Child of Light proceeds chronologically and is organized around the novels. For the Stone aficionado such as myself, it is strewn with gifts. I had always marveled at the strange voice that was the underpinning of his writing and which was manifest in the speech of the man himself—a curious mix of a plummy upper-class accent out of Katharine Hepburn movies, and an old-school New York accent of the sort that was probably last heard coming from the front of a Checker cab. The explanation can be found in his classy, crazy mother, and perhaps also in that school that was “somewhere between a boarding school and an orphanage.” I was always amazed at the opaque role of autobiography in his novels—wondering at the overlaps between Stone and the most Stone-like characters—and Child of Light helps clarify his technique of splitting parts of himself up and doling them out to the many central characters in his collision-course plots. You could call it the schizophrenic style, or you could just call it fiction.
The passages in which Bell is present mostly take place in Haiti. At the Cap Haïtien airport, “a cobble of tin-roofed, mostly open-air buildings,” at the end of their second visit together, Bell asks his companion “if he knew where that pink slip was” handed to him by immigration authorities upon his arrival. Stone did not. What follows is a suspenseful set piece whose finale is a desperate scene in which Bell lobs lie after lie at an impassive customs official, trying to get Stone out of the country in the absence of the pink slip.
“He never received the pink slip in the first place. A maid in the hotel must have thrown it away. A crow flew in the window and carried the pink slip off to its nest.”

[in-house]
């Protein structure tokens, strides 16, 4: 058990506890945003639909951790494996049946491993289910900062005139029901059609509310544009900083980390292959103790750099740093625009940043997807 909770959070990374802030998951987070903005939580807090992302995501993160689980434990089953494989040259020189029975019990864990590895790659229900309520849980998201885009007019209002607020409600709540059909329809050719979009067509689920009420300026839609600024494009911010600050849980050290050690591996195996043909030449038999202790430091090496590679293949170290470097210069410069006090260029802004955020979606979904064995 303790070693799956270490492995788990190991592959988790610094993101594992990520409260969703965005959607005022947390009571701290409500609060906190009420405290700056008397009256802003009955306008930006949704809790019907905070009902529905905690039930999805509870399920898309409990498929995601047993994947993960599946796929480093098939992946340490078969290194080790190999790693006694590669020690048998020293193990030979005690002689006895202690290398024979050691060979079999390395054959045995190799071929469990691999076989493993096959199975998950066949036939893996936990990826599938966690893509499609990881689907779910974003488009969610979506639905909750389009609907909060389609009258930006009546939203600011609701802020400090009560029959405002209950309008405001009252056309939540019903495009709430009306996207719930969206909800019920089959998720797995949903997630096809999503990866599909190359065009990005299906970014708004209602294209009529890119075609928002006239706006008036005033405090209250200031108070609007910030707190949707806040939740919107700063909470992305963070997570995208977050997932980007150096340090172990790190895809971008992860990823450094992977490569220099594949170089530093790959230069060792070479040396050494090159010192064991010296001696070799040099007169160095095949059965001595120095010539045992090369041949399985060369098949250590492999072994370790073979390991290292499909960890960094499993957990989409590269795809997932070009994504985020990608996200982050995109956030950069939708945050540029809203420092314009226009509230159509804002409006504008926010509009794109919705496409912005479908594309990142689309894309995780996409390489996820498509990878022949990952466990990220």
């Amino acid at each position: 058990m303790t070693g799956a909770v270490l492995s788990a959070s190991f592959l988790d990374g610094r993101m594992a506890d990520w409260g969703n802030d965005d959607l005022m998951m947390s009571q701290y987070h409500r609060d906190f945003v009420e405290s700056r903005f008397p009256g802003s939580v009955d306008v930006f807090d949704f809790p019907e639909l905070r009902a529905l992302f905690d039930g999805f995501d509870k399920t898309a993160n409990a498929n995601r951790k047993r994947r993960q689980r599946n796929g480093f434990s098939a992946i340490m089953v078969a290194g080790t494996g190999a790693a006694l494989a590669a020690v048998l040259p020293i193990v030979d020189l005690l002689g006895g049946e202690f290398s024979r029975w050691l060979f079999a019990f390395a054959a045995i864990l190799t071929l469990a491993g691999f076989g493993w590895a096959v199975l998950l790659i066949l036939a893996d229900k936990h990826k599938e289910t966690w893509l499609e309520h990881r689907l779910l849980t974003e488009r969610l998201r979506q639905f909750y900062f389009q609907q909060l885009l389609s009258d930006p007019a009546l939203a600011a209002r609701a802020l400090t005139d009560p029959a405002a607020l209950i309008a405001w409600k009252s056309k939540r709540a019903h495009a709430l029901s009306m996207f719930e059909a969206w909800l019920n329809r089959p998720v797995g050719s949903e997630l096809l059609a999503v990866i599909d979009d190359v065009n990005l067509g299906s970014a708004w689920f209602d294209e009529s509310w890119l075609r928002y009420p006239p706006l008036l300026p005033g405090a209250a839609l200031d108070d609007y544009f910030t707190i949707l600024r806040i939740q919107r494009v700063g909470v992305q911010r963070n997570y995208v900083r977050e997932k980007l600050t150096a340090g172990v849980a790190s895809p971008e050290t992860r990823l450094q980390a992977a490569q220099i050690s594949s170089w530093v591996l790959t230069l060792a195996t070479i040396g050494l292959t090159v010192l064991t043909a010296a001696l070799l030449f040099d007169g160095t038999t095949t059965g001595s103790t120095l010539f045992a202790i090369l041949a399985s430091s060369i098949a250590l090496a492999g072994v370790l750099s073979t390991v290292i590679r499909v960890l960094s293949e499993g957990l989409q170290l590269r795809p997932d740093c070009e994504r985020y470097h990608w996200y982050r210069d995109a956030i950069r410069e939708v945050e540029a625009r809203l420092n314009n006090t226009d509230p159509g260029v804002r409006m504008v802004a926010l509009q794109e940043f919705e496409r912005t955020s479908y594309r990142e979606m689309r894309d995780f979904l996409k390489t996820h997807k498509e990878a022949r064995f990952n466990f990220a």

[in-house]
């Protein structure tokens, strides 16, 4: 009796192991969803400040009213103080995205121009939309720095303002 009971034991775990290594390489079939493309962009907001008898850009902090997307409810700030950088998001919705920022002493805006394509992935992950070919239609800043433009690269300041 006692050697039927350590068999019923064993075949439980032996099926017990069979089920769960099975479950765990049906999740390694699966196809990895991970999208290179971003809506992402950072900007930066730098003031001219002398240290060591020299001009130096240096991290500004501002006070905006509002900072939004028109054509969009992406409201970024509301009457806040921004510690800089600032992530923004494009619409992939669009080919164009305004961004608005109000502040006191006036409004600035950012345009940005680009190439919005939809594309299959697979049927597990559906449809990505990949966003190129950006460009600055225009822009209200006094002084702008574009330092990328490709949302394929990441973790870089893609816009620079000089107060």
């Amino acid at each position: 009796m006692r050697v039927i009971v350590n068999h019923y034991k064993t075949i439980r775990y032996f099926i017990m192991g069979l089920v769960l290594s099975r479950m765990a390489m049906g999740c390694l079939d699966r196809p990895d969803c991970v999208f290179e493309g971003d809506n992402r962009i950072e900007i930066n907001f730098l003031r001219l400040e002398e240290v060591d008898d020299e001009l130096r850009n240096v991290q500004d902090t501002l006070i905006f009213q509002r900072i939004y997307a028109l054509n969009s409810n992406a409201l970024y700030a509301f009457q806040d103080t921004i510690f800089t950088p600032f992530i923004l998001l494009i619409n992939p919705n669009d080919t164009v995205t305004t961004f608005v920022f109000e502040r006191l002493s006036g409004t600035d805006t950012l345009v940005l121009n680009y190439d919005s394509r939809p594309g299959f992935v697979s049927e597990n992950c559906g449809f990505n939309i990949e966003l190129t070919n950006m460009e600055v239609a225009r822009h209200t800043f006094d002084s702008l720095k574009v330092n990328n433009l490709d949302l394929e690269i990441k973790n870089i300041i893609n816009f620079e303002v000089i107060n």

Nothing works. “The tin roof had hit a temperature to melt brass.”
It’s the truth that sets them free: “Okay. He is a negligent man. He lost it,” Bell states.
The customs official relents, sending them off with the admonition, “You may go, but you must not tell lies.”
On first reading, I enjoyed this scene for its drama, color, and comedy, not to mention the sense of relief upon learning that one’s literary heroes can be as disorganized and self-defeating in their travels as oneself. (It was a huge gift to discover, elsewhere in the book, that Stone, a man of adventure and daring in life and writing, tended to have panic attacks before he set off on his most outlandish expeditions, and almost bailed on the trip to Vietnam that became the basis for his most celebrated and probably best novel, 1974’s Dog Soldiers.) Looking at the airport episode again, I can better appreciate the subtle ironies of this admonition being made to a pair of novelists/authors.
In 1986, speaking at a literary conference in Sicily sponsored by PEN American Center, Stone remarked: “Life in collision with language produces the necessity of interpretation. We cannot take things whole all at once; we would be swept away.”
Collisions play an important role in the novels of Robert Stone. He tended to develop plots in which several discrete characters move through time like figures lost in a maze. A reader can see each one of them, but much of the narrative tension involves anticipating, and slowly perceiving, the ways these different characters will crash into one another. Once, at a reading, I heard an audience member posit that Stone’s first three novels, A Hall of Mirrors (1967), Dog Soldiers, and A Flag for Sunrise (1981), were as strong an opening trio of novels as any written by an American. I would agree with that assessment.
The second half of the quote, about not being able to “take things whole all at once,” feels ironic in a biography as sweeping and meticulous as this. Bell gives us all the many pieces of Stone’s life and the composition of his writings, and some analysis, as well. It’s an illuminating appendix to a master’s body of work.
Thomas Beller is the author of four books, most recently J. D. Salinger: The Escape Artist, which won the 2015 New York City Book Award for biography/memoir. His fiction has appeared in the St. Ann’s Review, Ploughshares, the New Yorker, and Best American Short Stories 1992, edited by Robert Stone. A founder and editor of Open City Magazine and Books from 1990 to 2010 and the website Mrbellersneighborhood.com, he is currently an associate professor at Tulane University.